Washougal football: Strong bond keeps Panthers in first place

Lineman Jose Alvarez-Cruze IV loves creating space for the Washougal offense to run or pass. Photo by Mike Schultz
Lineman Jose Alvarez-Cruze IV loves creating space for the Washougal offense to run or pass. Photo by Mike Schultz

Linemen impose their will, while ball carriers are the beneficiaries of this team mindset at Washougal

WASHOUGAL — It is a battle on every single play.

Five offensive linemen against a massive defensive front and linebackers.

The winner of that battle wins the play. Win enough of those battles, and people tend to take notice.

The Washougal Panthers are battle-tested, led by junior Jose Alvarez-Cruze IV, a 6-3, 280-pound right guard who has started since he was a freshman.

And, yes, the rest of the Class 2A Greater St. Helens League is on notice.

Alvarez-Cruze has the body of a college football player, plus he has the required mindset to be dominant at his position.

“It’s glorious,” Cruze said. “I get legalized slaughter of other men for two-and-a-half hours straight. I can put my hands on somebody and force my will and I don’t get the cops called on me at the end of the night.”

One of the beneficiaries of those battles by the linemen, that philosophy of Alvarez-Cruze, is running back Liam Atkin. A senior, Atkin is making up for lost time after an injury took him off the field for much of his junior season.

Liam Atkin of Washougal averaged more than 12 yards per carry Friday night, gaining 152 yards on the ground with two touchdowns. Photo by Mike Schultz
Liam Atkin of Washougal averaged more than 12 yards per carry Friday night, gaining 152 yards on the ground with two touchdowns. Photo by Mike Schultz

On Friday, Atkin rushed for 152 yards on 12 carries with two touchdowns. Plus he caught three passes from Holden Bea for 86 more yards and another score.

“They’re all my brothers,” Atkin said of the linemen. “We just have a great connection. They love doing it for me, and I love running for them. Just a great connection.”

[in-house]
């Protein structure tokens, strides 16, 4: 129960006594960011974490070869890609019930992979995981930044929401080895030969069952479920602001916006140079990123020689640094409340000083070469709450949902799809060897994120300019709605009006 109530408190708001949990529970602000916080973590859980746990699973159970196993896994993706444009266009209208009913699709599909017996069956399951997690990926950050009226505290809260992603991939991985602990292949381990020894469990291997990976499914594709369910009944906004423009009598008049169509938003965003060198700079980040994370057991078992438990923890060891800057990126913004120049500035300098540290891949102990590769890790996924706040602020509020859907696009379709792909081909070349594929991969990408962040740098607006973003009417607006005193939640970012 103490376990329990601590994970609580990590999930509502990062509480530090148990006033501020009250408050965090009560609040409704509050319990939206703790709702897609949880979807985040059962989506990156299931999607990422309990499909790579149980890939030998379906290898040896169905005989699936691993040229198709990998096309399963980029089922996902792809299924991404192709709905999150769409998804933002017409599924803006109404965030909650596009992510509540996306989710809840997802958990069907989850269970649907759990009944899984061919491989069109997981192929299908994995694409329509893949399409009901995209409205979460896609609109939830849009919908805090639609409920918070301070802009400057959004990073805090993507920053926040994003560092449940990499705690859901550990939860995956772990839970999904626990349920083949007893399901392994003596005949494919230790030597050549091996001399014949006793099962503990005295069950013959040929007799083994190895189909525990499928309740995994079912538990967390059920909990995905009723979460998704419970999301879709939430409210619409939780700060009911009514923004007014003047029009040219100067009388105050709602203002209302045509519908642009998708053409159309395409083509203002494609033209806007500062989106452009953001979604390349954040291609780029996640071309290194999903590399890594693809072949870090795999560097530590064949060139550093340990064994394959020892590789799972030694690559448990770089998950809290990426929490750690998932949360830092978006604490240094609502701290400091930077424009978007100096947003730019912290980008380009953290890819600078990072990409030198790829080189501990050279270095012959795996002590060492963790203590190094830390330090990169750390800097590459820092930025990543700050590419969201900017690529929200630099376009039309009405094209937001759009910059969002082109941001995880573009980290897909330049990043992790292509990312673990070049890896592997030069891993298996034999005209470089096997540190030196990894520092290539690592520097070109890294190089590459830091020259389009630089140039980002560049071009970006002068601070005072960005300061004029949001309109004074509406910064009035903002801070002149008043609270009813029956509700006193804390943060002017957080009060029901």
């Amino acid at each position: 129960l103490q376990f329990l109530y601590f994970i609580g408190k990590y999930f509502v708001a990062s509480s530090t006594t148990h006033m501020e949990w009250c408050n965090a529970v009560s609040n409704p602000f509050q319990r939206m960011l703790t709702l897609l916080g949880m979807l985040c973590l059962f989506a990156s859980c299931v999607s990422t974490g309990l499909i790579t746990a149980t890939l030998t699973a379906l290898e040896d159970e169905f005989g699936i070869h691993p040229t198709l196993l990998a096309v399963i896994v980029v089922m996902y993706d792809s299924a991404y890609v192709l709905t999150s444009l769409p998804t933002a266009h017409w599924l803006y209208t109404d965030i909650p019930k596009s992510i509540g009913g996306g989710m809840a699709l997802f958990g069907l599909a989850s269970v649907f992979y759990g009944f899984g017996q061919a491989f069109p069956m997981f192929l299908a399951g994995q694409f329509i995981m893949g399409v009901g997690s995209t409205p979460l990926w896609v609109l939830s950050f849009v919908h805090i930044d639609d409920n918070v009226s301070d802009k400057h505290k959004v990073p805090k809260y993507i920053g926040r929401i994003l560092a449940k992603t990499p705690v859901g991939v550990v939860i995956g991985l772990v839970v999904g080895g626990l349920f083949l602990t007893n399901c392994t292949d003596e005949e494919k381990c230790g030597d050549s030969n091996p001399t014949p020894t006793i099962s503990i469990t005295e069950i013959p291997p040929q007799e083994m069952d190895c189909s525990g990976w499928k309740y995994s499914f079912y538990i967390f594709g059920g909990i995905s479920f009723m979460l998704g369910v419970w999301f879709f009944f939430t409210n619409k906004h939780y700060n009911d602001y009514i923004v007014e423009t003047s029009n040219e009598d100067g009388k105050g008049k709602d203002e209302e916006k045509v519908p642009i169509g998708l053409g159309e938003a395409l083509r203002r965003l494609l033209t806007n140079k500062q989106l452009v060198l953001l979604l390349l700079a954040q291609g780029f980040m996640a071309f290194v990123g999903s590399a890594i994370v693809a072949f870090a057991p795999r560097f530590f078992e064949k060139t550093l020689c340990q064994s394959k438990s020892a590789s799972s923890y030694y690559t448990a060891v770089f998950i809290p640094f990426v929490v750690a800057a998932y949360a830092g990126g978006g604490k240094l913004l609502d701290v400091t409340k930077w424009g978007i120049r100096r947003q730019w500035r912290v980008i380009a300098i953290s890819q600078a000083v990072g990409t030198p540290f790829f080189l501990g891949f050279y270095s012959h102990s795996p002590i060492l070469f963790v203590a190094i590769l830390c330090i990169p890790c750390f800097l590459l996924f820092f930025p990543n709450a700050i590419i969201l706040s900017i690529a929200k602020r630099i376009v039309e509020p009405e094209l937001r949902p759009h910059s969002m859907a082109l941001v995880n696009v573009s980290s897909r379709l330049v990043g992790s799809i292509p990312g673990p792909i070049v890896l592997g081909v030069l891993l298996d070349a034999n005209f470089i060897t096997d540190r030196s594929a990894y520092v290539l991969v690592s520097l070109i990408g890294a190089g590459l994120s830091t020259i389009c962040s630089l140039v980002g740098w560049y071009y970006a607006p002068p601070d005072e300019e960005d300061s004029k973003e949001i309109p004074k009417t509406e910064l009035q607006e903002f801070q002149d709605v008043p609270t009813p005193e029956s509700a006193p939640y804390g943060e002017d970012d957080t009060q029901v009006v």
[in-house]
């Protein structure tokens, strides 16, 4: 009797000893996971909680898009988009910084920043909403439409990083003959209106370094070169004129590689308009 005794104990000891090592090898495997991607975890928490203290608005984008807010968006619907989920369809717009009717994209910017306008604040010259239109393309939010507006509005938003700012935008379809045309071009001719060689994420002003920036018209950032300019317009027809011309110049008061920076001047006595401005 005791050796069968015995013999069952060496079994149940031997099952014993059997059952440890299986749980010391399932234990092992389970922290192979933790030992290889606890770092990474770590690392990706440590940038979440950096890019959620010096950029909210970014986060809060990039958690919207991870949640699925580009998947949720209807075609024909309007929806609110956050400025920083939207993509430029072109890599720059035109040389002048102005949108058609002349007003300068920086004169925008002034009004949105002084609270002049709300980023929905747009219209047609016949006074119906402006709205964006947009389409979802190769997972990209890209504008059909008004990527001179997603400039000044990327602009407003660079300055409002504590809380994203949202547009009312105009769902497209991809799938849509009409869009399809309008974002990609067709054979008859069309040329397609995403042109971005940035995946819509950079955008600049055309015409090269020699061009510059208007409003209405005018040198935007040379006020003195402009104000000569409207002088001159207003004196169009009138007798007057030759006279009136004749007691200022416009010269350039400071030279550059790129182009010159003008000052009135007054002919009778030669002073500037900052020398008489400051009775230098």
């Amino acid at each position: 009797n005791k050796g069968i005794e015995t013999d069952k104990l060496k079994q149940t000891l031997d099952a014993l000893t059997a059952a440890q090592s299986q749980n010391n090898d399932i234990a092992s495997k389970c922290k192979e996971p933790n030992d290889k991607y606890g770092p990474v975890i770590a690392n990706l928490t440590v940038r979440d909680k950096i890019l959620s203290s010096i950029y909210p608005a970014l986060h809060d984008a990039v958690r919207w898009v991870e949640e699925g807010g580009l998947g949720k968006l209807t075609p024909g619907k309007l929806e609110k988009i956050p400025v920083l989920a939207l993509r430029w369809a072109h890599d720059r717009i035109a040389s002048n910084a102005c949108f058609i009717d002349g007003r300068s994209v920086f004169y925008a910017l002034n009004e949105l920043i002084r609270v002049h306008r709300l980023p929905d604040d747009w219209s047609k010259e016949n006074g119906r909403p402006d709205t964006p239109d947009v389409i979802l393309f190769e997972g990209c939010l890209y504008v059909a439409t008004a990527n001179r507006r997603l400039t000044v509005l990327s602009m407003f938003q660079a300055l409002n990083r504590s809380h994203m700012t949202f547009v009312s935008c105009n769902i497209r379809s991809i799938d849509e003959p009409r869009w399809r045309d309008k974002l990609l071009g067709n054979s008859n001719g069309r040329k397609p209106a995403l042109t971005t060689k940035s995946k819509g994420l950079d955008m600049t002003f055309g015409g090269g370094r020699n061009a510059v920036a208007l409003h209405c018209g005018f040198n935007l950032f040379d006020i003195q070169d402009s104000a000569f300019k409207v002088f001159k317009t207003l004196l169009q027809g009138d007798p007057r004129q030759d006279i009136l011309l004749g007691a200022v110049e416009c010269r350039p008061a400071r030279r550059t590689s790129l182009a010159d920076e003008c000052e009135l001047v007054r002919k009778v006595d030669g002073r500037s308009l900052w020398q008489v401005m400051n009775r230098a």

For Alvarez-Cruze and his linemates, it is all about ensuring the safety of Bea and Atkin. Alvarez-Cruze said they take it personally.

“We know how key they are to our offense,” Alvarez-Cruze said. “They really appreciate us and tell us how much they need us. It’s a really good bond between them and the linemen.”

Bea is considered one of the top quarterbacks in the state. He can pass. He can run. But he is also a junior, so will be able to keep doing these things on the Washougal football field for another year. 

Holden Bea, behind great protection from his offensive linemen, rushed for 51 yards and a score and threw for three touchdown passes on Friday. Photo by Mike Schultz
Holden Bea, behind great protection from his offensive linemen, rushed for 51 yards and a score and threw for three touchdown passes on Friday. Photo by Mike Schultz

Atkin? He’s a senior. He’s a guy who missed most of last year. This is it for him.

“Cherish every moment,” Atkin said. “I’m trying to soak it all in.”

So, yeah, it’s OK for Atkin to be pushing his coaches to run the ball just a little more.

Washougal coach David Hajek loves that enthusiasm. He also appreciates that with the team’s line play, he is confident in calling anything in the playbook. So sure, Hajek understands when Atkin requests more running plays.

“He ran like he was possessed,” Hajek said of Atkin’s game in a 40-6 win over Hudson’s Bay on Homecoming at Washougal on Friday. “He just ran through guys. That’s what he is. He is a guy who is physical, who is tough. He’s been asking me, ‘Can we run the ball, run the ball, run the ball?’ We have to get the Corvette out of the garage and take him for a ride.”

Washougal senior Liam Atkin also caught three passes for 86 yards and a score, giving him 238 yards from scrimmage with a total of three touchdowns on Friday. Photo by Mike Schultz